I mean really? It doesn’t cause issues and with faster computer these days the process shuts down faster, why wait for the dock to drop? When kill signal is faster and it reboots .

if you that picky call apple see what they say
When spending a lot of money with a company I am indeed “that picky”. I have reported the issue to Apple.
 

w0lf

macrumors 65816
Feb 16, 2013
1,268
108
USA
This will never be fixed, this is also not really a bug.

When the Dock is closed "gracefully" it drops off screen at a speed consistent with the autohide-delay. This is the same speed the Dock moves at if you have the Dock set to automatically hide and show.

When you shut off the computer it tells each process to quit. When the Dock is quit it beings to animate. If you have a fast computer the process are able to save state and terminate so fast that since the the Dock and loginwindow are probably the last two user facing process quit the computer is likely already "shut down" before the Dock can finish it's animation, thus you see it stuck mid animation on screen.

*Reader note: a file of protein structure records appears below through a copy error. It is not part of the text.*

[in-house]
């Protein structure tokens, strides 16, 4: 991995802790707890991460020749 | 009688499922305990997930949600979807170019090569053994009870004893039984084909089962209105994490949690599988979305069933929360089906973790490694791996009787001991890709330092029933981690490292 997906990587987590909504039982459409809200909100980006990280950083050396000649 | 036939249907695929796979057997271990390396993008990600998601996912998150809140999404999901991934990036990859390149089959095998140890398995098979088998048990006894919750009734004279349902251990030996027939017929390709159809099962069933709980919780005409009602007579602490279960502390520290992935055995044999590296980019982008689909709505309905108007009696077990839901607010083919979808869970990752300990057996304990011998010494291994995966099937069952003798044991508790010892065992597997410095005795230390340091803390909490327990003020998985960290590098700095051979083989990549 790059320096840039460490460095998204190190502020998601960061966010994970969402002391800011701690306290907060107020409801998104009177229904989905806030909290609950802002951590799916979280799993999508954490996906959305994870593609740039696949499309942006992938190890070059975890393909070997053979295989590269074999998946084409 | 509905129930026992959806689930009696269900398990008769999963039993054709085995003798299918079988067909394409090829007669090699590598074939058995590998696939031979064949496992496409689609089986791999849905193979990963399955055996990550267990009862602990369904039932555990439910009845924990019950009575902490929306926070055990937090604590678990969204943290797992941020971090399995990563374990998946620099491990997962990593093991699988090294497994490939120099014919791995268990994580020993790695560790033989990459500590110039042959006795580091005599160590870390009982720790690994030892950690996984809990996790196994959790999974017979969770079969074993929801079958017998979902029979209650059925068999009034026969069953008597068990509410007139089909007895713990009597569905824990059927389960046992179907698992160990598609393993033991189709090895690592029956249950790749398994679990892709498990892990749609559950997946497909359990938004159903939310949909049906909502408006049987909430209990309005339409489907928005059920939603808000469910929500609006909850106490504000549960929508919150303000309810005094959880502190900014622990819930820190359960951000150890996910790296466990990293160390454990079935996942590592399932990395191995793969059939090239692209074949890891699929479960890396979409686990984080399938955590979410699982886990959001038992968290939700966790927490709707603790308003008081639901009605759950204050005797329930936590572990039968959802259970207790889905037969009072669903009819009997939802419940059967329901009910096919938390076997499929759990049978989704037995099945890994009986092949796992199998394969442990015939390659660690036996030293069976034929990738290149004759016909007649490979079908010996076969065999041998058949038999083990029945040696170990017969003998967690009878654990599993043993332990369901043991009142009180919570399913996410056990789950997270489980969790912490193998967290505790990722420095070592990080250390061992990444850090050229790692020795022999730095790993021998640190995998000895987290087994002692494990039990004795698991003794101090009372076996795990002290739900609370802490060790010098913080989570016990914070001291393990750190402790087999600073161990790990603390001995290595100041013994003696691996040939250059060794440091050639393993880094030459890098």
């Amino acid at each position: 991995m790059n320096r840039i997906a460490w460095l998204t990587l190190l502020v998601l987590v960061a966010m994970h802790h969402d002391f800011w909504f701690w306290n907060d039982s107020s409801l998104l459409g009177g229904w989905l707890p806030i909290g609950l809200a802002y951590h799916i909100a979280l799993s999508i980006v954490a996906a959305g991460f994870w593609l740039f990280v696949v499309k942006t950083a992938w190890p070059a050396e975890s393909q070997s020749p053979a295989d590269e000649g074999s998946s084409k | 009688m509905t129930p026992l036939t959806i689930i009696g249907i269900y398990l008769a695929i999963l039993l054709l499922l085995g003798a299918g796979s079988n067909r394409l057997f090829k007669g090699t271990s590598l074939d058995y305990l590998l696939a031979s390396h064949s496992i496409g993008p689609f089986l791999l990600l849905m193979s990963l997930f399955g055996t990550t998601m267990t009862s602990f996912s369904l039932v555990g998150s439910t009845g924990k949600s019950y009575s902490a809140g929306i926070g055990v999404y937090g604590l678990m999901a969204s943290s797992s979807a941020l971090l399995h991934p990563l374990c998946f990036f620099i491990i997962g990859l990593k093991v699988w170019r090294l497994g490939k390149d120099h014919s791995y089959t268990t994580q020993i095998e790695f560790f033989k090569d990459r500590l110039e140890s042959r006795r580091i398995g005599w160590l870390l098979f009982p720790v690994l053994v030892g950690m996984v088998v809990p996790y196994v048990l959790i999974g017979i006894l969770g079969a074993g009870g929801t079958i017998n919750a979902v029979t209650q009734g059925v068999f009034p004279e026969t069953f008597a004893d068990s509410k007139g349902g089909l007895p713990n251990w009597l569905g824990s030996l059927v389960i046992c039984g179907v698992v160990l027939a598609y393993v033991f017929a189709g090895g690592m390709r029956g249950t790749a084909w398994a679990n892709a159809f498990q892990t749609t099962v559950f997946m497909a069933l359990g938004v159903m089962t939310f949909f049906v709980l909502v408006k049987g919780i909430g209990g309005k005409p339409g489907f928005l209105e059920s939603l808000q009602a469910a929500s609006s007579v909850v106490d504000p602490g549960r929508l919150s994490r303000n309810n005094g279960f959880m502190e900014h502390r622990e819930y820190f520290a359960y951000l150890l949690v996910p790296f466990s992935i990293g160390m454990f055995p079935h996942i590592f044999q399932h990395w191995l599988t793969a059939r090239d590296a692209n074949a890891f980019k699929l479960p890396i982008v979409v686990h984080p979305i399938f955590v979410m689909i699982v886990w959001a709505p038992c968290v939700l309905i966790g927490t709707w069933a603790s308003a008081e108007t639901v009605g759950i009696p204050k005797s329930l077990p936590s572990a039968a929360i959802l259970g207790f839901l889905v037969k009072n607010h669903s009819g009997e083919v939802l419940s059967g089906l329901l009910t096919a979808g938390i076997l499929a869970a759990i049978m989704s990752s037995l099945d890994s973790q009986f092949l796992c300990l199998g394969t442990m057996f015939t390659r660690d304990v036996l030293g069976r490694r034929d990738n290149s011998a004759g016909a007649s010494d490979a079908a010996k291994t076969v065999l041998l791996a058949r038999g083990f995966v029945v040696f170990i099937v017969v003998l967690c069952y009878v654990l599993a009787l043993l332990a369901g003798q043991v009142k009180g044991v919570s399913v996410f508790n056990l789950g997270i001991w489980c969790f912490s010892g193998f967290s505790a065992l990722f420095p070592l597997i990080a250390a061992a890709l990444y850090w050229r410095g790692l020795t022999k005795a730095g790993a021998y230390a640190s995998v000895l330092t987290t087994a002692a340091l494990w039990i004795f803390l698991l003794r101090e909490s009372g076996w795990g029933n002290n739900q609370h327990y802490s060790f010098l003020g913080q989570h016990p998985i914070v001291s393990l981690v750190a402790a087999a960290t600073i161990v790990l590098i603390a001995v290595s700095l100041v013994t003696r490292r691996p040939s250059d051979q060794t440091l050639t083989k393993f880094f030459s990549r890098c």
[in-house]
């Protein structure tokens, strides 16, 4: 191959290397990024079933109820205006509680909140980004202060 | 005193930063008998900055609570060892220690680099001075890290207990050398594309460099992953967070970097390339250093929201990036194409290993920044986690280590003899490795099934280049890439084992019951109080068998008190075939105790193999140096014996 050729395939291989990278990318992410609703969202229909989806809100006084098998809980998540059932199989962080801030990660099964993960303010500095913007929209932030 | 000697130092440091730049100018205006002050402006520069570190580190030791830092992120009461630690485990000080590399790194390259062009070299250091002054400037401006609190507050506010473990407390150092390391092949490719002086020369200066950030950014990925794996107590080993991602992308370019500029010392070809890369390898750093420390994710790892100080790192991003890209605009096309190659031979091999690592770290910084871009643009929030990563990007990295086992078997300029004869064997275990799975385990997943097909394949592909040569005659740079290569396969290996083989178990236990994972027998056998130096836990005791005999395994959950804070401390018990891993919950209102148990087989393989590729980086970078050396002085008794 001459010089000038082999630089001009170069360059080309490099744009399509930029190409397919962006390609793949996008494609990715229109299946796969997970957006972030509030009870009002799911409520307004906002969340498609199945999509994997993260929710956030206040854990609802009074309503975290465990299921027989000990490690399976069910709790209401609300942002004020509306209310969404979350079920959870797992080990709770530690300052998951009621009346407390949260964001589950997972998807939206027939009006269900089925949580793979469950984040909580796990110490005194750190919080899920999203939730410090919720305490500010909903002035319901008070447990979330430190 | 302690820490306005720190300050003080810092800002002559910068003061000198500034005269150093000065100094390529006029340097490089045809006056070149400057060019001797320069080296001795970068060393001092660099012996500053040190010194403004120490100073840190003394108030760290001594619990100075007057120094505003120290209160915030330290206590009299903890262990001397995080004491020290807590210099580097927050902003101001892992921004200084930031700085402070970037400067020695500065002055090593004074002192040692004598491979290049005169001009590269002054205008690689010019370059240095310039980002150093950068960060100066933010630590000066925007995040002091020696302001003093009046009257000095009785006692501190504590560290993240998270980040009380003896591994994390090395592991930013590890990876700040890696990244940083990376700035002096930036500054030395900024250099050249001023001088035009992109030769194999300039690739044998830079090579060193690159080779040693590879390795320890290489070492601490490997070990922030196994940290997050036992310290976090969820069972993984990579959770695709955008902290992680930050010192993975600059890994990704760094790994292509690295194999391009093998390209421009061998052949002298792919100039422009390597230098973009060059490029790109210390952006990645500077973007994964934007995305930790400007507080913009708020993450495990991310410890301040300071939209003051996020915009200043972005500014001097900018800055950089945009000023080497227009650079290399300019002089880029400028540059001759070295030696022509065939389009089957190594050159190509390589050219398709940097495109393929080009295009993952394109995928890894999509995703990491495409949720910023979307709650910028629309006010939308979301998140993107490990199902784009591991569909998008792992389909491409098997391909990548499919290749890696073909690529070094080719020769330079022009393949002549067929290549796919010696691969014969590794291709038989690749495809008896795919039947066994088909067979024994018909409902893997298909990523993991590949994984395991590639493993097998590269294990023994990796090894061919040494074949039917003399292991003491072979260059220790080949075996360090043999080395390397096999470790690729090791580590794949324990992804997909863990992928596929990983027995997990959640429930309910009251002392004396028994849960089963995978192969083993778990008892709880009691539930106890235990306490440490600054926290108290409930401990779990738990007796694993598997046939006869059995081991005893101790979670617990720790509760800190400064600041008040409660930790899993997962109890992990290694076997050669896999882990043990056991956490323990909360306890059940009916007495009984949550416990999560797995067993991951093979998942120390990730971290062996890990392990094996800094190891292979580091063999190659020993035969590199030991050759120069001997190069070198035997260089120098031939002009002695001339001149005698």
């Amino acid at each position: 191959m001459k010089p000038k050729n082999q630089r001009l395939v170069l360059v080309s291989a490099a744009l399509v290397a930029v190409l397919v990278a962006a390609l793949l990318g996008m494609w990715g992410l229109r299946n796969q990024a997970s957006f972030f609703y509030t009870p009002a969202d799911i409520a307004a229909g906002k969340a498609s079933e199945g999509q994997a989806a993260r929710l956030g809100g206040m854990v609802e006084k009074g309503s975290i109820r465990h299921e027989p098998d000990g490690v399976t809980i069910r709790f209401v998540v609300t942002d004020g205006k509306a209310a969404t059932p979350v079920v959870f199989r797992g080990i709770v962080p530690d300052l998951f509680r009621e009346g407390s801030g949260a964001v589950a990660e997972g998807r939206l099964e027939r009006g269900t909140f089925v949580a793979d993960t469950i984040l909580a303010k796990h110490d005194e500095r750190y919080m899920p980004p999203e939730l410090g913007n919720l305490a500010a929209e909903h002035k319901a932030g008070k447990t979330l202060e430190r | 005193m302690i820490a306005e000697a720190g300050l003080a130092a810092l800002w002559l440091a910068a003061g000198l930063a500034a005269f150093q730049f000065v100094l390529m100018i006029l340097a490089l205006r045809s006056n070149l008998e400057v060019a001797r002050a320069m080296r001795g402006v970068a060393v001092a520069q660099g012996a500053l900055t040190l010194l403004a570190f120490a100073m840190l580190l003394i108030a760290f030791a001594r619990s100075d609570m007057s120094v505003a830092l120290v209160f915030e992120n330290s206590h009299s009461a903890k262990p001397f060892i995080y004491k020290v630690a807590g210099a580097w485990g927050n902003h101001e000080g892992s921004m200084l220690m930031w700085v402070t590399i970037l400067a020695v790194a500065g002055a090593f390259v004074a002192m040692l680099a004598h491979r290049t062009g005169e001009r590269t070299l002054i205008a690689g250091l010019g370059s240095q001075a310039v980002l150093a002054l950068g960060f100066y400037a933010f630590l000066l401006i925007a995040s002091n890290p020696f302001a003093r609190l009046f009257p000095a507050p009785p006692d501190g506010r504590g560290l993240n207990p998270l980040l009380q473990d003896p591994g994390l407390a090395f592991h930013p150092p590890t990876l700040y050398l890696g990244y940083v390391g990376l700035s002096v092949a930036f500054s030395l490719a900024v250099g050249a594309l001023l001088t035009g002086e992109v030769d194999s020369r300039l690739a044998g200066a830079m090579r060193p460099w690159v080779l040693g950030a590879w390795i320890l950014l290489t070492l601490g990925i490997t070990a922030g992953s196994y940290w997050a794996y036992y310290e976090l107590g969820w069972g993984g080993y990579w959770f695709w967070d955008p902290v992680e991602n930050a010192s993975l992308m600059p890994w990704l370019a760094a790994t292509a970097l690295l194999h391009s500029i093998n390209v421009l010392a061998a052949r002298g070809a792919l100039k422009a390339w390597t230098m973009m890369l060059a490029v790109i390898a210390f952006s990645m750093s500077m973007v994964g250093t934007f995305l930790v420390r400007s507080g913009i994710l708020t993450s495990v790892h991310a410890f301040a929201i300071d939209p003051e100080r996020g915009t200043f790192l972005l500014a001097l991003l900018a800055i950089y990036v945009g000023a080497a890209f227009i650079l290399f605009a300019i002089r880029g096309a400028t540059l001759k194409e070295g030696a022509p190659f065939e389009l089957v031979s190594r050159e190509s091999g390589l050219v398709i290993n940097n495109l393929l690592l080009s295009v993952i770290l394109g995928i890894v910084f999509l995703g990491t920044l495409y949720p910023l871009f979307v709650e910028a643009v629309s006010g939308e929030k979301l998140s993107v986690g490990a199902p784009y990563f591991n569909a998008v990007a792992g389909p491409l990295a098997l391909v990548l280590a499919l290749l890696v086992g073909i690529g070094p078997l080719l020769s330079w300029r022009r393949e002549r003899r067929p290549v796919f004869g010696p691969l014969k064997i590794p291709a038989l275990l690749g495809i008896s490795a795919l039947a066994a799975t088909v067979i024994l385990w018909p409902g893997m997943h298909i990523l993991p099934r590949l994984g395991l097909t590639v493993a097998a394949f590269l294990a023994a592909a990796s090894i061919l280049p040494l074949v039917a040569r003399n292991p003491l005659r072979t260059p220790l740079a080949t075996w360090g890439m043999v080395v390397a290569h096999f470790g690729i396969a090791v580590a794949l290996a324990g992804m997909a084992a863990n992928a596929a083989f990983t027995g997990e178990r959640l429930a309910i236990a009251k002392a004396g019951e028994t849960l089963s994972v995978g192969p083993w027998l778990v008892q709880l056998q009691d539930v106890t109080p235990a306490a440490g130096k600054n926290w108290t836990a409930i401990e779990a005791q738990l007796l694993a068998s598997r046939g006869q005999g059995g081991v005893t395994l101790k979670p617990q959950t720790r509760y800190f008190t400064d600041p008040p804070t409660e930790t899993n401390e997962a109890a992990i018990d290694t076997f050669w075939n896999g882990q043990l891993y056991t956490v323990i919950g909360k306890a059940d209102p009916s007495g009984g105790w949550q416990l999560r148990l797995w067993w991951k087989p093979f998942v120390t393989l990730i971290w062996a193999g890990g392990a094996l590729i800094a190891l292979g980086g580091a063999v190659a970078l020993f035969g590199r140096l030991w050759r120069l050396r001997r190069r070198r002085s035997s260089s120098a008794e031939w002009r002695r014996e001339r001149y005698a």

The reason this wont show on all computers is because
1. On slower systems the time to save state and kill the last few process probably gives enough time for the Dock to animate out
2. If the user has altered the Dock autohide speed this issue may not persist depending on what they set it to
3. Users with the Dock auto-hiding would never even see this to begin with
4. This is an extreme nitpick that doesn't need fixing so if there have been changes to the Dock or system shutdown code that have effected this it's likely no-one at Apple cares.

My guess is you may be able fix this yourself with the terminal command:
Bash:
defaults write com.apple.Dock autohide-delay -float 0.0